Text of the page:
Bell John L.
Language of the article : English
DOI: 10.3406/intel.2009.1736
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It is characteristic of a continuum that it be “all of one piece”, in the sense of being inseparable into two (or more) disjoint nonempty parts. By taking “part” to mean open (or closed) subset of the space, one obtains the usual topological concept of connectedness. Thus a space S is defined to be connected if it cannot be partitioned into two disjoint nonempty open (or closed) subsets – or equivalently, given any partition of S into two open (or closed) subsets, one of the members of the partition must be empty. This holds, for example, for the space R of real numbers and for all of its open or closed intervals. Now a truly radical condition results from taking the idea of being “all of one piece” literally, that is, if it is taken to mean inseparability into any disjoint nonempty parts, or subsets, whatsoever. A space S satisfying this condition is called cohesive or indecomposable. While the law of excluded middle of classical logic reduces indecomposable spaces to the trivial empty space and onepoint spaces, the use of intuitionistic logic makes it possible not only for nontrivial cohesive spaces to exist, but for every connected space to be cohesive.In this paper I describe the philosophical background to cohesiveness as well as some of the ways in which the idea is modelled in contemporary mathematics.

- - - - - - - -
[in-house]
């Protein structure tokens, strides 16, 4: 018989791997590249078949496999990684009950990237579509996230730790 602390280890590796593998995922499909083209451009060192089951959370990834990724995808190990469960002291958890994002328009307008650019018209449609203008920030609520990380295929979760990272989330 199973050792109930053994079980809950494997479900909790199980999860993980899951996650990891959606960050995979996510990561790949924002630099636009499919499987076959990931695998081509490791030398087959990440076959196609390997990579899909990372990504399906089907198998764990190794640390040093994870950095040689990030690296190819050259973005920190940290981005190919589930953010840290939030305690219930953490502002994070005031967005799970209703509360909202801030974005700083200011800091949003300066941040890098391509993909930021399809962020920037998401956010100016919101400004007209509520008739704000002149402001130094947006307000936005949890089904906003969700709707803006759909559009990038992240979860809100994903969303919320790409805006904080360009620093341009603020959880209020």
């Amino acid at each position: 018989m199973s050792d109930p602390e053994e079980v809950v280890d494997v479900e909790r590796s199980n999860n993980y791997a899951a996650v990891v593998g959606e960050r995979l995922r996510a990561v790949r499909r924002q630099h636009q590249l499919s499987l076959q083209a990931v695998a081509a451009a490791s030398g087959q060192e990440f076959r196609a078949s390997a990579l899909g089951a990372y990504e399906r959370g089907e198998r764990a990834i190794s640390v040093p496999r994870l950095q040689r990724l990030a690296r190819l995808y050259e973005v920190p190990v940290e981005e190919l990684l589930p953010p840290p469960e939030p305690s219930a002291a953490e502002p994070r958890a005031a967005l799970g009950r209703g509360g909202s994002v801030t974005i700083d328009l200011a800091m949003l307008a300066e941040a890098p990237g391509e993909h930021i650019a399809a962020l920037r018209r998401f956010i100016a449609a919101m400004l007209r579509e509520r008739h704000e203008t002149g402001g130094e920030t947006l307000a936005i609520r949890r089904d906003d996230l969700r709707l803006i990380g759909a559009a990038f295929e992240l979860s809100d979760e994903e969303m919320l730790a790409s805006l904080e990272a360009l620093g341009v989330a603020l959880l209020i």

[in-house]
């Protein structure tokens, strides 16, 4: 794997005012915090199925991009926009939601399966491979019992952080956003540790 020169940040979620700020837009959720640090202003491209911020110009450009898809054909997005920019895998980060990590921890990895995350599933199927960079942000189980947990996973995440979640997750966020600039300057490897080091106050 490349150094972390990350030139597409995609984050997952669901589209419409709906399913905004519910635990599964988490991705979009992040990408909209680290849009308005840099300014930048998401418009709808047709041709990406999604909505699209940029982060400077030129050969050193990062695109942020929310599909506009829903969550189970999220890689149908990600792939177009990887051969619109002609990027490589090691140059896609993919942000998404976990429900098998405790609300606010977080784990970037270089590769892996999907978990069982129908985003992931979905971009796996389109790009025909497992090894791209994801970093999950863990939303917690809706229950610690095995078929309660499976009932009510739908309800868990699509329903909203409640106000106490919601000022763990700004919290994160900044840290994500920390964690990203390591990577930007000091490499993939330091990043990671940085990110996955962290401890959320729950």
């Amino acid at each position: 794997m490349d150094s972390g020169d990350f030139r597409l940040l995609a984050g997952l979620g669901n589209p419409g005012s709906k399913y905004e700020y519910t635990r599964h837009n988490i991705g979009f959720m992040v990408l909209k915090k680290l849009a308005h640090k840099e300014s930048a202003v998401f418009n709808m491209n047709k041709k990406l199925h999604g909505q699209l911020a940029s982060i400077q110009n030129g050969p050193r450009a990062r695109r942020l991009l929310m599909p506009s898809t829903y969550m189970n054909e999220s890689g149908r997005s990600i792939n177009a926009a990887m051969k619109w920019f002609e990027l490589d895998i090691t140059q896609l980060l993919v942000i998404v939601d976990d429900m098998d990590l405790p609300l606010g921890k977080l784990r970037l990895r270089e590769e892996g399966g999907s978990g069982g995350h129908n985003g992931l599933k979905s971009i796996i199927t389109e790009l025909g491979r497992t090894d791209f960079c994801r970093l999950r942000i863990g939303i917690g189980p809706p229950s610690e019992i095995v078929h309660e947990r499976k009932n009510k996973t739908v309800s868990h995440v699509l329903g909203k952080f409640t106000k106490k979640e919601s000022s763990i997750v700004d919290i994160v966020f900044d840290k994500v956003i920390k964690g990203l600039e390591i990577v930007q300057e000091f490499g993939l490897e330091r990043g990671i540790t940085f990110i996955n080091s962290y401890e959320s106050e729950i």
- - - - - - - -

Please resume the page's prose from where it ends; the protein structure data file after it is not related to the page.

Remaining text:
Pour citer cet article :

Bell John L. (2009/1). Cohesiveness. In De Glas Michel (Eds), The Mathematical Continuum. New Conceptions, New Challenges, Intellectica, 51, (pp.145-168), DOI: 10.3406/intel.2009.1736.